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Making eBay’s Search Engine Work for You

Can’t find what you’re looking for? Buyers not finding you? Make sure you’re hip to the process.

 

 

If you know what you’re doing, you can quickly find what you’re looking for on eBay – and the more you know about how buyers find you as a seller, the more bids you’ll receive.

Here are a few golden searching rules.

Be specific: It may sound obvious, but many still don’t get it. If you’re searching for a Gale Sayers autographed football, you’ll get further searching for "sayers football" than you will searching for "gale sayers". You’ll get fewer results, but the ones you do get will be far more relevant.

Spell it wrong: It’s a sad fact that many of the sellers on eBay just can’t spell. Whatever you’re looking for, try thinking of a few common misspellings – you might find a few items here that have slipped through the cracks…and often at a bargain price.

Get a thesaurus: You should try to search for all the different words that someone might use to describe an item, for example searching for both ‘tv’ and ‘television’, or for "autographed", "autograph" and "signed". Where you can, though, leave off the type of item and search by things like brand and model.

Use the categories: Whenever you search, you’ll notice a list of categories at the side of your search results. If you just searched for a Mickey Mantle baseball card, you should click the ‘cards’ category to look at results in that category only. Why bother looking through a load of results that you don’t care about like photographs or books?

Don’t be afraid to browse: Once you’ve found the category that items you like seem to be in, why not click ‘Browse’ and take a look through the whole category? You might be surprised by what you find.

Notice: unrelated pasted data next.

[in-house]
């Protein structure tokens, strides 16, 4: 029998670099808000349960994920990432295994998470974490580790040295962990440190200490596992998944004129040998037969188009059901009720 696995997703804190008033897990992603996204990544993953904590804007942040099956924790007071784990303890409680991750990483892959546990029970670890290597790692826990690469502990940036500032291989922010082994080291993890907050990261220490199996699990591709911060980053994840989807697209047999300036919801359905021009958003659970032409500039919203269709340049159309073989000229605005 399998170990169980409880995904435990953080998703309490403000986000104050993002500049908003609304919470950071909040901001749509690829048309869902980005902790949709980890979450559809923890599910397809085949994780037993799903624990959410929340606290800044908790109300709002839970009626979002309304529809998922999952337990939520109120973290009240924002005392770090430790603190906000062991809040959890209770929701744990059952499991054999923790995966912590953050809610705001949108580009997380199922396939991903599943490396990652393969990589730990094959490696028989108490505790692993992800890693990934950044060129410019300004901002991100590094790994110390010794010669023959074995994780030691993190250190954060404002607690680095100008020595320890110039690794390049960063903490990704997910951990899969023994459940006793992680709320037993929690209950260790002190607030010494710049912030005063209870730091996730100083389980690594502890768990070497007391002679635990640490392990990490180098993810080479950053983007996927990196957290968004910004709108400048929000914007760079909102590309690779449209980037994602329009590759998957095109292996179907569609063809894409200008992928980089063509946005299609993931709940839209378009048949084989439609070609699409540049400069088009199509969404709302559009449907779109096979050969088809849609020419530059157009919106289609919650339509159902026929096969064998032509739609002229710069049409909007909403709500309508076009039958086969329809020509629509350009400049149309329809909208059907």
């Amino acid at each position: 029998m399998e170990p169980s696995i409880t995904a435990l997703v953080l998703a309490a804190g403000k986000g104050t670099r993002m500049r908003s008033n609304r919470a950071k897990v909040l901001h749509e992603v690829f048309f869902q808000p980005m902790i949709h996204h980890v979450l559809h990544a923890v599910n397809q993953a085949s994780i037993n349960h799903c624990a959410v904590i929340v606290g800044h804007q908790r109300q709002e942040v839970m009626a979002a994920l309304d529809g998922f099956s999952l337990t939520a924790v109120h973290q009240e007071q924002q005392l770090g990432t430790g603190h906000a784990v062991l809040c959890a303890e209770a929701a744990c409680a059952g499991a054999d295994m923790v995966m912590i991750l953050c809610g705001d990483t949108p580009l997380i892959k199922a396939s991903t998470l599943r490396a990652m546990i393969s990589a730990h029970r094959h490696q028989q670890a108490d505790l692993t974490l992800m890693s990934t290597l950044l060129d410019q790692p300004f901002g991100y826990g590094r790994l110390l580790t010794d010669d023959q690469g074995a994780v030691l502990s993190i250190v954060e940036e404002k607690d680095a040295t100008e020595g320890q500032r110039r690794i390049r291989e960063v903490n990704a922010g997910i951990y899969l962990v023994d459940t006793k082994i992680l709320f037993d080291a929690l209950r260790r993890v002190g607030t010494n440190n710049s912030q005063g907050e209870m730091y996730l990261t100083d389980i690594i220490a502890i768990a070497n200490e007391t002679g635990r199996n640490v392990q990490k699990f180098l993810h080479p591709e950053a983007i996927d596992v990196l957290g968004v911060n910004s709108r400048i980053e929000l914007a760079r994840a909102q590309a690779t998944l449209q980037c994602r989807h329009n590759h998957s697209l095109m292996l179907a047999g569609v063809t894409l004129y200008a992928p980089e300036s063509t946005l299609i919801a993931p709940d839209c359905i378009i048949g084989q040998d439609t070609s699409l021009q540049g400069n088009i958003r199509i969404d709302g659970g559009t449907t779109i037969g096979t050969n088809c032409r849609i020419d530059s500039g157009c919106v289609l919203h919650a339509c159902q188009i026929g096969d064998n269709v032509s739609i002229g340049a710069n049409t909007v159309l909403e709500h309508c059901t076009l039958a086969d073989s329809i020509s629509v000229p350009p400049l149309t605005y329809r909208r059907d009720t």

Few people realize just how powerful eBay’s search engine is – a few symbols here and there and it’ll work wonders for you.

Wildcard searches: You can put an asterisk (*) into a search phrase when you want to say ‘anything can go here’. For example, if you wanted to search for a 1950s Topps card, you could search for ’195* Topps’. 195* will show results from any year in the 1950s.

In this order: If you put words in quotes ("") then the only results shown will be ones that have all of the words between the quote marks. For example, searching for "baseball program" won’t give you any results that say, for example "baseball software program".

Exclude words: Put a minus, and then put any words in brackets that you don’t want to appear in your search results. For example: "Babe Ruth" -(poster,photo) will find items related to the Babe but not posters or photos.

Either/or: If you want to search for lots of words at once, just put them in brackets: (PSA,SGC,GAI) will find items from all three grading and authentication companies.

Don’t get too tied up learning the ways of the search engine, though: a surprising number of eBay users don’t search at all, preferring to look through eBay’s category system and saving their favorite items.

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About Rich Mueller

Rich is the editor and founder of Sports Collectors Daily. A broadcaster and writer for more than 30 years and a collector for even longer than that, he's usually typing something somewhere. Type him back at [email protected].

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